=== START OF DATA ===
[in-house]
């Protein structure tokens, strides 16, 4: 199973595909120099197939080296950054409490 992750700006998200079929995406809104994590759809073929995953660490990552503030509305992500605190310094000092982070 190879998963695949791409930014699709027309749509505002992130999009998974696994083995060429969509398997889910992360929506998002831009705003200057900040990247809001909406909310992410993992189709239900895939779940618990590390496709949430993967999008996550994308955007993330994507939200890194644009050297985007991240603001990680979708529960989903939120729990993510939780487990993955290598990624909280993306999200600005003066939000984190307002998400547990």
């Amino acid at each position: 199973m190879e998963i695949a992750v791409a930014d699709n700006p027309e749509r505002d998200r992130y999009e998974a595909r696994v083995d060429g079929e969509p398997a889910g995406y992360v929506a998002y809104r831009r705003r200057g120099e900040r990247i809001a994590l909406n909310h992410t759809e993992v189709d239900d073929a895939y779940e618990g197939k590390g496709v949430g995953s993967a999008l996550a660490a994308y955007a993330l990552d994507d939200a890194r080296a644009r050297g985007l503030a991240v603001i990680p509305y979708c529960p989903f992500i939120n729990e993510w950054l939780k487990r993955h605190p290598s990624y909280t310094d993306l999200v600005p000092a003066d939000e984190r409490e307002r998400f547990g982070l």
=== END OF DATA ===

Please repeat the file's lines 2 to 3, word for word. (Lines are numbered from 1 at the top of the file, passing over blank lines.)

């Protein structure tokens, strides 16, 4: 199973595909120099197939080296950054409490 992750700006998200079929995406809104994590759809073929995953660490990552503030509305992500605190310094000092982070 190879998963695949791409930014699709027309749509505002992130999009998974696994083995060429969509398997889910992360929506998002831009705003200057900040990247809001909406909310992410993992189709239900895939779940618990590390496709949430993967999008996550994308955007993330994507939200890194644009050297985007991240603001990680979708529960989903939120729990993510939780487990993955290598990624909280993306999200600005003066939000984190307002998400547990």
């Amino acid at each position: 199973m190879e998963i695949a992750v791409a930014d699709n700006p027309e749509r505002d998200r992130y999009e998974a595909r696994v083995d060429g079929e969509p398997a889910g995406y992360v929506a998002y809104r831009r705003r200057g120099e900040r990247i809001a994590l909406n909310h992410t759809e993992v189709d239900d073929a895939y779940e618990g197939k590390g496709v949430g995953s993967a999008l996550a660490a994308y955007a993330l990552d994507d939200a890194r080296a644009r050297g985007l503030a991240v603001i990680p509305y979708c529960p989903f992500i939120n729990e993510w950054l939780k487990r993955h605190p290598s990624y909280t310094d993306l999200v600005p000092a003066d939000e984190r409490e307002r998400f547990g982070l």